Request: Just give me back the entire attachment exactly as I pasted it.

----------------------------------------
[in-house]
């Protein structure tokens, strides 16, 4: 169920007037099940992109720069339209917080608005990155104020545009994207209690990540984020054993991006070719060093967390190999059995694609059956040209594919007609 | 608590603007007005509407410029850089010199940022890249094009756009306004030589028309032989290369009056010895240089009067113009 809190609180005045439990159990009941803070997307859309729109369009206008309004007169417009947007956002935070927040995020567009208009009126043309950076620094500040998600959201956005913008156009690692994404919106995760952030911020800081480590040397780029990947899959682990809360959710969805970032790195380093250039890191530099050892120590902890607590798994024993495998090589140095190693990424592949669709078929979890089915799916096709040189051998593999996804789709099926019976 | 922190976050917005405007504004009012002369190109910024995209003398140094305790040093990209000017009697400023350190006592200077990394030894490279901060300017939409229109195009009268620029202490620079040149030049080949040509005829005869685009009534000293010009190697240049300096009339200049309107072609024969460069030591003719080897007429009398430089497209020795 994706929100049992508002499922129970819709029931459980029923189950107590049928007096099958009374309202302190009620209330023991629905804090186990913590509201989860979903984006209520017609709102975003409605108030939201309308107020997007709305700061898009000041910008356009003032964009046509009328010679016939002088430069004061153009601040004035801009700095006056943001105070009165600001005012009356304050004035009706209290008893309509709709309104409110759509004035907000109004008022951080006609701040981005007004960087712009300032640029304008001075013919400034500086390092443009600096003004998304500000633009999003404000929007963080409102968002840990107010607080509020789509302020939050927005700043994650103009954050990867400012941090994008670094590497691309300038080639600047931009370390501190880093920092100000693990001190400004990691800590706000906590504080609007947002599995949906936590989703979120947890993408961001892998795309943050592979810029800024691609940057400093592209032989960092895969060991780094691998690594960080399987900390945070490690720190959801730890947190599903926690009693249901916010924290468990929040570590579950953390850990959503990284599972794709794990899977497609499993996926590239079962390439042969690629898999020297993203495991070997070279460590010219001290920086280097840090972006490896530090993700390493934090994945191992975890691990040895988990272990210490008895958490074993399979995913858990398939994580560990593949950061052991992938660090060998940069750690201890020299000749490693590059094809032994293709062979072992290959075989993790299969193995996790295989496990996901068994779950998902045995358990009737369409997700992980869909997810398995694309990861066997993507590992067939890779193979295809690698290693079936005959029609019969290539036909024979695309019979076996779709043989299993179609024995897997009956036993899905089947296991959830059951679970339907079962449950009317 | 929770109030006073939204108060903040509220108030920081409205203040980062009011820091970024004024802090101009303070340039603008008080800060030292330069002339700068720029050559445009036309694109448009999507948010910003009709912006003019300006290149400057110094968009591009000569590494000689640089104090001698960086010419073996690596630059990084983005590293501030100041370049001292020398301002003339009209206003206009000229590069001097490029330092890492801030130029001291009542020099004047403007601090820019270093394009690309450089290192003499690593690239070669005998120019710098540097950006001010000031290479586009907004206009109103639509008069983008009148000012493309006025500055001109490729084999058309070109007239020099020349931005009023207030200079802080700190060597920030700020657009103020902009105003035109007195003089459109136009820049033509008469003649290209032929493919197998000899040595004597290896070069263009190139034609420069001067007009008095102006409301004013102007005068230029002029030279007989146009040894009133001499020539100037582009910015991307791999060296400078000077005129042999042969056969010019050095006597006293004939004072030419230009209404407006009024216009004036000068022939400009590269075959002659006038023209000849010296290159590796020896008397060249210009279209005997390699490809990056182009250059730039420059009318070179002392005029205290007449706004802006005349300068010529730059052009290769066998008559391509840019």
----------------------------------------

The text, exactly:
[in-house]
């Protein structure tokens, strides 16, 4: 169920007037099940992109720069339209917080608005990155104020545009994207209690990540984020054993991006070719060093967390190999059995694609059956040209594919007609 | 608590603007007005509407410029850089010199940022890249094009756009306004030589028309032989290369009056010895240089009067113009 809190609180005045439990159990009941803070997307859309729109369009206008309004007169417009947007956002935070927040995020567009208009009126043309950076620094500040998600959201956005913008156009690692994404919106995760952030911020800081480590040397780029990947899959682990809360959710969805970032790195380093250039890191530099050892120590902890607590798994024993495998090589140095190693990424592949669709078929979890089915799916096709040189051998593999996804789709099926019976 | 922190976050917005405007504004009012002369190109910024995209003398140094305790040093990209000017009697400023350190006592200077990394030894490279901060300017939409229109195009009268620029202490620079040149030049080949040509005829005869685009009534000293010009190697240049300096009339200049309107072609024969460069030591003719080897007429009398430089497209020795 994706929100049992508002499922129970819709029931459980029923189950107590049928007096099958009374309202302190009620209330023991629905804090186990913590509201989860979903984006209520017609709102975003409605108030939201309308107020997007709305700061898009000041910008356009003032964009046509009328010679016939002088430069004061153009601040004035801009700095006056943001105070009165600001005012009356304050004035009706209290008893309509709709309104409110759509004035907000109004008022951080006609701040981005007004960087712009300032640029304008001075013919400034500086390092443009600096003004998304500000633009999003404000929007963080409102968002840990107010607080509020789509302020939050927005700043994650103009954050990867400012941090994008670094590497691309300038080639600047931009370390501190880093920092100000693990001190400004990691800590706000906590504080609007947002599995949906936590989703979120947890993408961001892998795309943050592979810029800024691609940057400093592209032989960092895969060991780094691998690594960080399987900390945070490690720190959801730890947190599903926690009693249901916010924290468990929040570590579950953390850990959503990284599972794709794990899977497609499993996926590239079962390439042969690629898999020297993203495991070997070279460590010219001290920086280097840090972006490896530090993700390493934090994945191992975890691990040895988990272990210490008895958490074993399979995913858990398939994580560990593949950061052991992938660090060998940069750690201890020299000749490693590059094809032994293709062979072992290959075989993790299969193995996790295989496990996901068994779950998902045995358990009737369409997700992980869909997810398995694309990861066997993507590992067939890779193979295809690698290693079936005959029609019969290539036909024979695309019979076996779709043989299993179609024995897997009956036993899905089947296991959830059951679970339907079962449950009317 | 929770109030006073939204108060903040509220108030920081409205203040980062009011820091970024004024802090101009303070340039603008008080800060030292330069002339700068720029050559445009036309694109448009999507948010910003009709912006003019300006290149400057110094968009591009000569590494000689640089104090001698960086010419073996690596630059990084983005590293501030100041370049001292020398301002003339009209206003206009000229590069001097490029330092890492801030130029001291009542020099004047403007601090820019270093394009690309450089290192003499690593690239070669005998120019710098540097950006001010000031290479586009907004206009109103639509008069983008009148000012493309006025500055001109490729084999058309070109007239020099020349931005009023207030200079802080700190060597920030700020657009103020902009105003035109007195003089459109136009820049033509008469003649290209032929493919197998000899040595004597290896070069263009190139034609420069001067007009008095102006409301004013102007005068230029002029030279007989146009040894009133001499020539100037582009910015991307791999060296400078000077005129042999042969056969010019050095006597006293004939004072030419230009209404407006009024216009004036000068022939400009590269075959002659006038023209000849010296290159590796020896008397060249210009279209005997390699490809990056182009250059730039420059009318070179002392005029205290007449706004802006005349300068010529730059052009290769066998008559391509840019």